interest, and how to pursue it by proper methods.
I have, in this essay upon discretion, considered it both as an accomplishment and as a virtue, and have therefore described it in its full extent; not only as it is conversant about worldly affairs, but as it regards our whole existence; not only as it is the guide of a mortal creature, but as it is in general the director of a reasonable being. It is in this light that discretion is represented by the wise man, who sometimes mentions it under the name of discretion, and sometimes under that of wisdom. It is indeed (as described in the latter part of this paper) the greatest wisdom, but at the same time in the power of every one to attain. Its advantages are infinite, but its acquisition easy; or, to speak of her in the words of the apocryphal writer whom I quoted in my last Saturday's paper,
Wisdom is glorious, and never fadeth away: yea, she is easily seen of them that love her, and found of such as seek her. She preventeth them that desire her, in making herself first known unto them. Whoso seeketh her early shall have no great travail : for he shall find her sitting at his doors. To think therefore upon her is the perfection of wisdom : and whoso watcheth for her shall quickly be without care. For she goeth about seeking such as are worthy of her, showeth herself favourably unto them in the ways, and meeteth them in every thought.'1
No. 226. Monday, Nov. 19, 1711
—Mutum est pictura poema.—Hor.? HAVE very often lamented and hinted my I sorrow in several speculations, that the art of
painting is made so little use of to the improvement of our manners. When we consider that it places the action of the person represented in the most agreeable aspect imaginable, that it does not only express the passion or concern as it sits upon him who is drawn, but has under those features the height of the painter's imagination, what strong images of virtue and humanity might we not expect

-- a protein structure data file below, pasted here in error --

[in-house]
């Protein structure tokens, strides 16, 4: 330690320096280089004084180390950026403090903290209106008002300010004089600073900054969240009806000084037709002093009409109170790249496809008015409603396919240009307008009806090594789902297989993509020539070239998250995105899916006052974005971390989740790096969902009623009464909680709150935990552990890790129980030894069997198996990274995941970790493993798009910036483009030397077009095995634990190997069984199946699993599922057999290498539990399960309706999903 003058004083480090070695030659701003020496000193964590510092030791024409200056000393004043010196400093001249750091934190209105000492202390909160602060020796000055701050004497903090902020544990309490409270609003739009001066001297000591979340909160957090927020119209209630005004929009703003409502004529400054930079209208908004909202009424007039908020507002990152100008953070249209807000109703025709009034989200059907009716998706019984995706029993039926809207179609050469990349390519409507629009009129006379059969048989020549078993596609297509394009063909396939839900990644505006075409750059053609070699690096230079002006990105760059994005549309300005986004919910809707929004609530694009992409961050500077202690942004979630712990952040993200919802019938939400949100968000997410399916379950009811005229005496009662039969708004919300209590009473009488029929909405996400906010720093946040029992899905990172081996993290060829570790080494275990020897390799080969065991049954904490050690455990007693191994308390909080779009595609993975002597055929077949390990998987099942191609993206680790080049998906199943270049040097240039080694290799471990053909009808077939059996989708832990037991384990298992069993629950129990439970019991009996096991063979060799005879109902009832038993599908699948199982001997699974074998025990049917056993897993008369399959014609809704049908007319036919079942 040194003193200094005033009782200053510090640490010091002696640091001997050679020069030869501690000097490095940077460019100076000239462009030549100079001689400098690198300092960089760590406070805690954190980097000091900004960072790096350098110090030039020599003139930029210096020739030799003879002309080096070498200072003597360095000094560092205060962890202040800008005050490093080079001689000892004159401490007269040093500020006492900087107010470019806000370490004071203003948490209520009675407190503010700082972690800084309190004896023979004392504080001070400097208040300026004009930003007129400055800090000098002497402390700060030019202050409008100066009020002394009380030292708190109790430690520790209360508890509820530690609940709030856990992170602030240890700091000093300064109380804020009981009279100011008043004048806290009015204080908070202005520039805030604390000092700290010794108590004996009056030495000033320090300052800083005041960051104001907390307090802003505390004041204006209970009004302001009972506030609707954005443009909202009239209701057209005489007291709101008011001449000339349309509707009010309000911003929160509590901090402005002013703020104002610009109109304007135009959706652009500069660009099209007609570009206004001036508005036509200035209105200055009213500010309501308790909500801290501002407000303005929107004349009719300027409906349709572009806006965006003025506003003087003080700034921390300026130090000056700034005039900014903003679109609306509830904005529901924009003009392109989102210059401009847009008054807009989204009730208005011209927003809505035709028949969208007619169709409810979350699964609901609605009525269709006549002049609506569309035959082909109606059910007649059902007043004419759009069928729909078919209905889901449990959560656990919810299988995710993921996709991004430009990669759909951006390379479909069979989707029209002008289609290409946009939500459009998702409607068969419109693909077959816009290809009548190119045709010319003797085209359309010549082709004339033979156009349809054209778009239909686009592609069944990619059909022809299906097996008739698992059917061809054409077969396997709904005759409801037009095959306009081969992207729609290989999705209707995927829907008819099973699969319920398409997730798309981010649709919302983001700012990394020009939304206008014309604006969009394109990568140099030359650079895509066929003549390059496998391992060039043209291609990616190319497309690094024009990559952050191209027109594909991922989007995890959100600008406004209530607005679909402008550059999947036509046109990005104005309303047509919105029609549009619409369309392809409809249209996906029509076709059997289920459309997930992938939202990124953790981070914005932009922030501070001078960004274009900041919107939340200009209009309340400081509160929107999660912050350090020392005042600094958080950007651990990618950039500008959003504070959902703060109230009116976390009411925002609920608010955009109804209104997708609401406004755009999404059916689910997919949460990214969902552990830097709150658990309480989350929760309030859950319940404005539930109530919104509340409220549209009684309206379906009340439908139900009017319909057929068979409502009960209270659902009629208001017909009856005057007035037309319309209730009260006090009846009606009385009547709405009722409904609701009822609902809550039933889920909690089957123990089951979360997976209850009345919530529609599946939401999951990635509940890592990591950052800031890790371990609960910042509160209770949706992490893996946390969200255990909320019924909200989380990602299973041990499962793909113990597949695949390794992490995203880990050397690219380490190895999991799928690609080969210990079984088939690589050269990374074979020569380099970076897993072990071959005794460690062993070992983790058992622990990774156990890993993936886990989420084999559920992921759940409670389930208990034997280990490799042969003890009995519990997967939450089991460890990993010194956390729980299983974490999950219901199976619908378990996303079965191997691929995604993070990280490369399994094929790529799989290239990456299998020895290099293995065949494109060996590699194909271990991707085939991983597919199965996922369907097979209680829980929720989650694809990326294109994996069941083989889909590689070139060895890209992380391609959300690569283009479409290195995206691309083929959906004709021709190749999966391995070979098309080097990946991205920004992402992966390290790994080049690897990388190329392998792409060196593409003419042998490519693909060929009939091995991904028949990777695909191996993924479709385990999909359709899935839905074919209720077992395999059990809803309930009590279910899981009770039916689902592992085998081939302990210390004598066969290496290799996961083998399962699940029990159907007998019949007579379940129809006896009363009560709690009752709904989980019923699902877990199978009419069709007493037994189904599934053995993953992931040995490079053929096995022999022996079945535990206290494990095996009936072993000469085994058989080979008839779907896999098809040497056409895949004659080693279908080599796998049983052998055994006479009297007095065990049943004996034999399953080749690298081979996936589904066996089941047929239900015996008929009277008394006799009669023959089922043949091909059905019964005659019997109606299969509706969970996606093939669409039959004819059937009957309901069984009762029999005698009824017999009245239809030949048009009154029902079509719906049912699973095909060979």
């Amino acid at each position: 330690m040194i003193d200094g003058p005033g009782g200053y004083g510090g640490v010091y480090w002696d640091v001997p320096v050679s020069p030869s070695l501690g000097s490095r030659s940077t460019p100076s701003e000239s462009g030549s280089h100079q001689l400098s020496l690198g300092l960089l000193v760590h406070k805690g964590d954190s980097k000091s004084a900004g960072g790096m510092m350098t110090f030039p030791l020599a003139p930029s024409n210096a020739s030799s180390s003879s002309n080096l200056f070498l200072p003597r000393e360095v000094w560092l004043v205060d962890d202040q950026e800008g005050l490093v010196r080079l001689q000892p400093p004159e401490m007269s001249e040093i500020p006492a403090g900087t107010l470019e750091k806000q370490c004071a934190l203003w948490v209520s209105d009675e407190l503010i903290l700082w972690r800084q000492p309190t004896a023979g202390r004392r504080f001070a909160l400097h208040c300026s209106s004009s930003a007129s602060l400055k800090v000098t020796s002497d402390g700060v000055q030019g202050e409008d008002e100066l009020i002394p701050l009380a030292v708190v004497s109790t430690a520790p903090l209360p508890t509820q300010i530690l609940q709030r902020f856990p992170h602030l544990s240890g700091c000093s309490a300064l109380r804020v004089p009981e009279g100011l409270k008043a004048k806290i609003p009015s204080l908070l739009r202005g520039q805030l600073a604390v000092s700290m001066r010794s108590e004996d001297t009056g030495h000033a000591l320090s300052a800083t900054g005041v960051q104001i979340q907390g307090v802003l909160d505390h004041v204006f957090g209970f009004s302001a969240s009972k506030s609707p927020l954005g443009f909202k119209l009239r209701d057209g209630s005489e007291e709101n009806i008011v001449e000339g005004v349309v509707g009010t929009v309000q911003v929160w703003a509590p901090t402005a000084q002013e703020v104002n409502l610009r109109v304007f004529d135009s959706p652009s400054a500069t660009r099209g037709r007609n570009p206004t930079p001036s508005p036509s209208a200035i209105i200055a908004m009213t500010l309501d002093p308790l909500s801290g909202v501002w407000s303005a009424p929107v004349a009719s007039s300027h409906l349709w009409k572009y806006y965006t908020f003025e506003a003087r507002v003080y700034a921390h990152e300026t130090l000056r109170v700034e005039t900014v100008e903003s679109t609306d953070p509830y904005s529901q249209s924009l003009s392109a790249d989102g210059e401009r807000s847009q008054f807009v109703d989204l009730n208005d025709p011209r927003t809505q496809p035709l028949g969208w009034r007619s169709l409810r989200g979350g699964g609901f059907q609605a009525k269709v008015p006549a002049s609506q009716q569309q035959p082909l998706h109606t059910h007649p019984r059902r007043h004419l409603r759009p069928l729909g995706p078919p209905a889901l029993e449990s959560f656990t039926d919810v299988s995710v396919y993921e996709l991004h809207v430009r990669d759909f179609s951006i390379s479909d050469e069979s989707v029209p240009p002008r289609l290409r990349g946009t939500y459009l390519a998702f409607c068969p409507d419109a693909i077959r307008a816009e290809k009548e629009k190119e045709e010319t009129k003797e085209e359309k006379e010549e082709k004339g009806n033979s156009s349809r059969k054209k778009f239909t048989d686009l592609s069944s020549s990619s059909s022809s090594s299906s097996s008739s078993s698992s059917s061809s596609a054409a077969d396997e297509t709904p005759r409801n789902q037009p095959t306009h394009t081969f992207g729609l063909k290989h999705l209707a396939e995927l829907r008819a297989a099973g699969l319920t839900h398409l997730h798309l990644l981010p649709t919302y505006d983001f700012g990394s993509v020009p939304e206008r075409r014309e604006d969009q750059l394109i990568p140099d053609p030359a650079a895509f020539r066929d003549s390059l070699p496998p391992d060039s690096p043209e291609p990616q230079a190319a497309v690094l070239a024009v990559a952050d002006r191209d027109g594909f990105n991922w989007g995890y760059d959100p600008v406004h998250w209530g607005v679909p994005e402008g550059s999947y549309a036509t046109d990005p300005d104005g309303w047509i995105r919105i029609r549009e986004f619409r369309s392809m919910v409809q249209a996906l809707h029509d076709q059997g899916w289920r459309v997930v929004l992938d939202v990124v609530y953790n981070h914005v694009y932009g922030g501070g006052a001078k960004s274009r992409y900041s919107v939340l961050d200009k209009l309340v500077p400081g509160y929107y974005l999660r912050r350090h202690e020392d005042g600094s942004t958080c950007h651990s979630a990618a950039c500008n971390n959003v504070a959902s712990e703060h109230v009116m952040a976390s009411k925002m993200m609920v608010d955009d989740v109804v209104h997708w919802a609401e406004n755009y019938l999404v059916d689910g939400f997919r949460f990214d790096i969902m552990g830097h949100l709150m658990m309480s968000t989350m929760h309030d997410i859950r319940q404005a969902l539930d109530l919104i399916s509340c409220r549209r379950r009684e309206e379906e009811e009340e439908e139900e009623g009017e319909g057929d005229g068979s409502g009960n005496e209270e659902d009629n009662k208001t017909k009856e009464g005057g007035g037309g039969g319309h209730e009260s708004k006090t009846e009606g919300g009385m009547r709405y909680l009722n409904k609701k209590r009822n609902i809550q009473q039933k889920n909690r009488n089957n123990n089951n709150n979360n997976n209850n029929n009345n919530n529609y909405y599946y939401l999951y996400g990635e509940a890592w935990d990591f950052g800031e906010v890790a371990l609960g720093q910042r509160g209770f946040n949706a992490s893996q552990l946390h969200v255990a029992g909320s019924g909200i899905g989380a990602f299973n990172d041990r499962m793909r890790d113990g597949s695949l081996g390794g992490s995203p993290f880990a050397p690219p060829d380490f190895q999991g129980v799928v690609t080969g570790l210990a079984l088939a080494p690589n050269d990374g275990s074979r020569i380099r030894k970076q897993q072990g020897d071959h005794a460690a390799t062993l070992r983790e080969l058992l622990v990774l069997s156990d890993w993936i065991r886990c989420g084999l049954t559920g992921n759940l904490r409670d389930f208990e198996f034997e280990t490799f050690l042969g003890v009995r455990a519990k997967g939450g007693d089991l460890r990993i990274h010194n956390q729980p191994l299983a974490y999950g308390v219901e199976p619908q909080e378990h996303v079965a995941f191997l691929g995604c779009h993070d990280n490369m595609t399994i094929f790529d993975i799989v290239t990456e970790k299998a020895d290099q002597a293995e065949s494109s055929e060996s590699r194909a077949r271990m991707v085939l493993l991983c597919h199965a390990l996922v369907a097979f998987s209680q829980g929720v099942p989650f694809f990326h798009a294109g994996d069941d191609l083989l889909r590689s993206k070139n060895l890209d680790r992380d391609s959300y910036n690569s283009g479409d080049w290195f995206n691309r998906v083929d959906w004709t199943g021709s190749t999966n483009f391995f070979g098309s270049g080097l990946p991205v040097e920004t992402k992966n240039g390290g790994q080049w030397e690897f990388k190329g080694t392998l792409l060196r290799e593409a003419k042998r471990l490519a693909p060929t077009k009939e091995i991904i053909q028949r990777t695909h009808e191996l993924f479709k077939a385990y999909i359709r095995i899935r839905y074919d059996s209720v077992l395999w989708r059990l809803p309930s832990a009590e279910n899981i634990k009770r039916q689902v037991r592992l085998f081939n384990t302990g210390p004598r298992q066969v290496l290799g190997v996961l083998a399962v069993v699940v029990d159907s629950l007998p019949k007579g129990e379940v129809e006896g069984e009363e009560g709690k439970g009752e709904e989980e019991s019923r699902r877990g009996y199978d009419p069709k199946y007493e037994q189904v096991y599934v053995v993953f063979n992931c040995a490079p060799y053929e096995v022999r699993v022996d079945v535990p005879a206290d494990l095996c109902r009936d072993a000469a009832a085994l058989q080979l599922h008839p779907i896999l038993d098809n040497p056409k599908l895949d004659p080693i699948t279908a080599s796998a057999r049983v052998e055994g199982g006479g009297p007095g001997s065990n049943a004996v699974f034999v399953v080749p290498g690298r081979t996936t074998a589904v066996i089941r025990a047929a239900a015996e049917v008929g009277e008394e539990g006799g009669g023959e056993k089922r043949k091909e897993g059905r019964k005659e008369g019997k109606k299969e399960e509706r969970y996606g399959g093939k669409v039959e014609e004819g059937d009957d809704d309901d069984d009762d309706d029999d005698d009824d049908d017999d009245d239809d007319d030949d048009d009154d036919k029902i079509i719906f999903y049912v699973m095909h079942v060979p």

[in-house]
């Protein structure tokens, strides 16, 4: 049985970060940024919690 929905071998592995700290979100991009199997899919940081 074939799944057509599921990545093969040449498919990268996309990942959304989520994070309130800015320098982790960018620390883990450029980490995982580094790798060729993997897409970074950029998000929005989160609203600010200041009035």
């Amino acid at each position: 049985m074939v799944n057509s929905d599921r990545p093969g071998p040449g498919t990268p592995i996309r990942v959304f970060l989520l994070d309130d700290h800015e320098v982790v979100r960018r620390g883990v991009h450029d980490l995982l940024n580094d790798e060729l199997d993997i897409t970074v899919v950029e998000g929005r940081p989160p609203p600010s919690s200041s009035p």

1 Wisdom, vi. 12–16.
2 The folio issue had for motto Horace's • Pictura poesis erit.' The quotation in the text is wrongly attributed to Horace. Steele no doubt had in his mind, Si poema loquens pictura est, pictura tacitum poema debet esse' (Auct. ad Herennium, iv 28; formerly attributed to Cicero).
would be instilled into the mind from the labours of the pencil? This is a poetry which would be understood with much less capacity, and less expense of time, than what is taught by writings; but the use of it is generally perverted, and that admirable skill prostituted to the basest and most unworthy ends. Who is the better man for beholding the most beautiful Venus, the best wrought Bacchanal, the images of sleeping Cupids, languishing nymphs, or any of the representations of gods, goddesses, demigods, satyrs, Polyphemes, sphinxes, or fauns? But if the virtues and vices which are sometimes pretended to be represented under such draughts, were given us by the painter in the characters of real life, and the persons of men and women whose actions have rendered them laudable or infamous, we should not see a good historypiece without receiving an instructive lecture. There needs no other proof of this truth, than the testimony of every reasonable creature who has seen the cartoons in her Majesty's gallery at Hampton Court :1 these are representations of no less actions than those of our blessed Saviour and His apostles. As I now sit and recollect the warm images which the admirable Raphael has raised, it is impossible, even from the faint traces in one's memory of what one has not seen these two years, to be unmoved at the horror and reverence which appears in the whole assembly when the mercenary man fell down dead; at the amazement of the man born blind, when he first receives sight; or at the graceless indignation of the sorcerer, when he is struck blind.
i The seven cartoons which have survived from the ten originally prepared for the Sistine Chapel, are now at the South Kensington Museum. They were bought by Rubens for Charles I.